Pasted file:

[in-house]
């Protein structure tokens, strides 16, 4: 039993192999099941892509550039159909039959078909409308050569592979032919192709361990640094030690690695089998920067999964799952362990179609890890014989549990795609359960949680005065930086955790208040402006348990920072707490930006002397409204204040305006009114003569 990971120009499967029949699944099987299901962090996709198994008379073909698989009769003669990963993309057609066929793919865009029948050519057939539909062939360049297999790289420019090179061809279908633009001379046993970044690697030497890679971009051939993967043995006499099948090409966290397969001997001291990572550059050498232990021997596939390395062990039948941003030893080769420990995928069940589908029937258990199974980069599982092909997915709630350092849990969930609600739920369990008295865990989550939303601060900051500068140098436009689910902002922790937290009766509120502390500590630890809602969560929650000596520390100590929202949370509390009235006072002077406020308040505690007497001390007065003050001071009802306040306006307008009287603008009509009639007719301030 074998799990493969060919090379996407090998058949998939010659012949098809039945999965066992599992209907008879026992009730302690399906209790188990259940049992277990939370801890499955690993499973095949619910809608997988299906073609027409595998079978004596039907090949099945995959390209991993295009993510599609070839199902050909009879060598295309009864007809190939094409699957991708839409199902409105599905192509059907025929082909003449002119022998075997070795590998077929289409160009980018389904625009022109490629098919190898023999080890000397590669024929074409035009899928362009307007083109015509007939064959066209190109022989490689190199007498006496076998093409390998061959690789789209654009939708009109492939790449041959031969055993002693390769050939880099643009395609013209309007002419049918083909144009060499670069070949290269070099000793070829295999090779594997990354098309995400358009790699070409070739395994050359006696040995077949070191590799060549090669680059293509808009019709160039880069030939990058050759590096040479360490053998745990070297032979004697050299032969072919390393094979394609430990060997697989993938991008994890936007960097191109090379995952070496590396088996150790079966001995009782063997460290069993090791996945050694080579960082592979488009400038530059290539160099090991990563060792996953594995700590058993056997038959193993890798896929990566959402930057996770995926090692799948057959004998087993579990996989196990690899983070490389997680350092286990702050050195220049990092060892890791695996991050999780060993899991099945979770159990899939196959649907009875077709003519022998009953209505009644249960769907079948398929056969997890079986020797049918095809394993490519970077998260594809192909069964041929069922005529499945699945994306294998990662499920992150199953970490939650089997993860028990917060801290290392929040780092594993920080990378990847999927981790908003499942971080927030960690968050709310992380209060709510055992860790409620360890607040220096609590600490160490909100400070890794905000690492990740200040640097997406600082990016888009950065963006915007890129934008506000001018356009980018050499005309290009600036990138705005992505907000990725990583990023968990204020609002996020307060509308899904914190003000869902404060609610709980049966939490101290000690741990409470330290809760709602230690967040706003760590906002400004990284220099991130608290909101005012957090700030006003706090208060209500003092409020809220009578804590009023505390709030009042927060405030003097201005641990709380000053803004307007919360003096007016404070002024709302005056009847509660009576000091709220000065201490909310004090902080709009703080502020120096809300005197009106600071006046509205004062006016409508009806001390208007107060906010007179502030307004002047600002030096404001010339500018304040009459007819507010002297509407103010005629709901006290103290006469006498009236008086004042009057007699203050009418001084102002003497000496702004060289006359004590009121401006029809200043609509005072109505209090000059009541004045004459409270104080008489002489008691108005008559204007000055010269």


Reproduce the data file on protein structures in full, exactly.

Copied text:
[in-house]
């Protein structure tokens, strides 16, 4: 039993192999099941892509550039159909039959078909409308050569592979032919192709361990640094030690690695089998920067999964799952362990179609890890014989549990795609359960949680005065930086955790208040402006348990920072707490930006002397409204204040305006009114003569 990971120009499967029949699944099987299901962090996709198994008379073909698989009769003669990963993309057609066929793919865009029948050519057939539909062939360049297999790289420019090179061809279908633009001379046993970044690697030497890679971009051939993967043995006499099948090409966290397969001997001291990572550059050498232990021997596939390395062990039948941003030893080769420990995928069940589908029937258990199974980069599982092909997915709630350092849990969930609600739920369990008295865990989550939303601060900051500068140098436009689910902002922790937290009766509120502390500590630890809602969560929650000596520390100590929202949370509390009235006072002077406020308040505690007497001390007065003050001071009802306040306006307008009287603008009509009639007719301030 074998799990493969060919090379996407090998058949998939010659012949098809039945999965066992599992209907008879026992009730302690399906209790188990259940049992277990939370801890499955690993499973095949619910809608997988299906073609027409595998079978004596039907090949099945995959390209991993295009993510599609070839199902050909009879060598295309009864007809190939094409699957991708839409199902409105599905192509059907025929082909003449002119022998075997070795590998077929289409160009980018389904625009022109490629098919190898023999080890000397590669024929074409035009899928362009307007083109015509007939064959066209190109022989490689190199007498006496076998093409390998061959690789789209654009939708009109492939790449041959031969055993002693390769050939880099643009395609013209309007002419049918083909144009060499670069070949290269070099000793070829295999090779594997990354098309995400358009790699070409070739395994050359006696040995077949070191590799060549090669680059293509808009019709160039880069030939990058050759590096040479360490053998745990070297032979004697050299032969072919390393094979394609430990060997697989993938991008994890936007960097191109090379995952070496590396088996150790079966001995009782063997460290069993090791996945050694080579960082592979488009400038530059290539160099090991990563060792996953594995700590058993056997038959193993890798896929990566959402930057996770995926090692799948057959004998087993579990996989196990690899983070490389997680350092286990702050050195220049990092060892890791695996991050999780060993899991099945979770159990899939196959649907009875077709003519022998009953209505009644249960769907079948398929056969997890079986020797049918095809394993490519970077998260594809192909069964041929069922005529499945699945994306294998990662499920992150199953970490939650089997993860028990917060801290290392929040780092594993920080990378990847999927981790908003499942971080927030960690968050709310992380209060709510055992860790409620360890607040220096609590600490160490909100400070890794905000690492990740200040640097997406600082990016888009950065963006915007890129934008506000001018356009980018050499005309290009600036990138705005992505907000990725990583990023968990204020609002996020307060509308899904914190003000869902404060609610709980049966939490101290000690741990409470330290809760709602230690967040706003760590906002400004990284220099991130608290909101005012957090700030006003706090208060209500003092409020809220009578804590009023505390709030009042927060405030003097201005641990709380000053803004307007919360003096007016404070002024709302005056009847509660009576000091709220000065201490909310004090902080709009703080502020120096809300005197009106600071006046509205004062006016409508009806001390208007107060906010007179502030307004002047600002030096404001010339500018304040009459007819507010002297509407103010005629709901006290103290006469006498009236008086004042009057007699203050009418001084102002003497000496702004060289006359004590009121401006029809200043609509005072109505209090000059009541004045004459409270104080008489002489008691108005008559204007000055010269």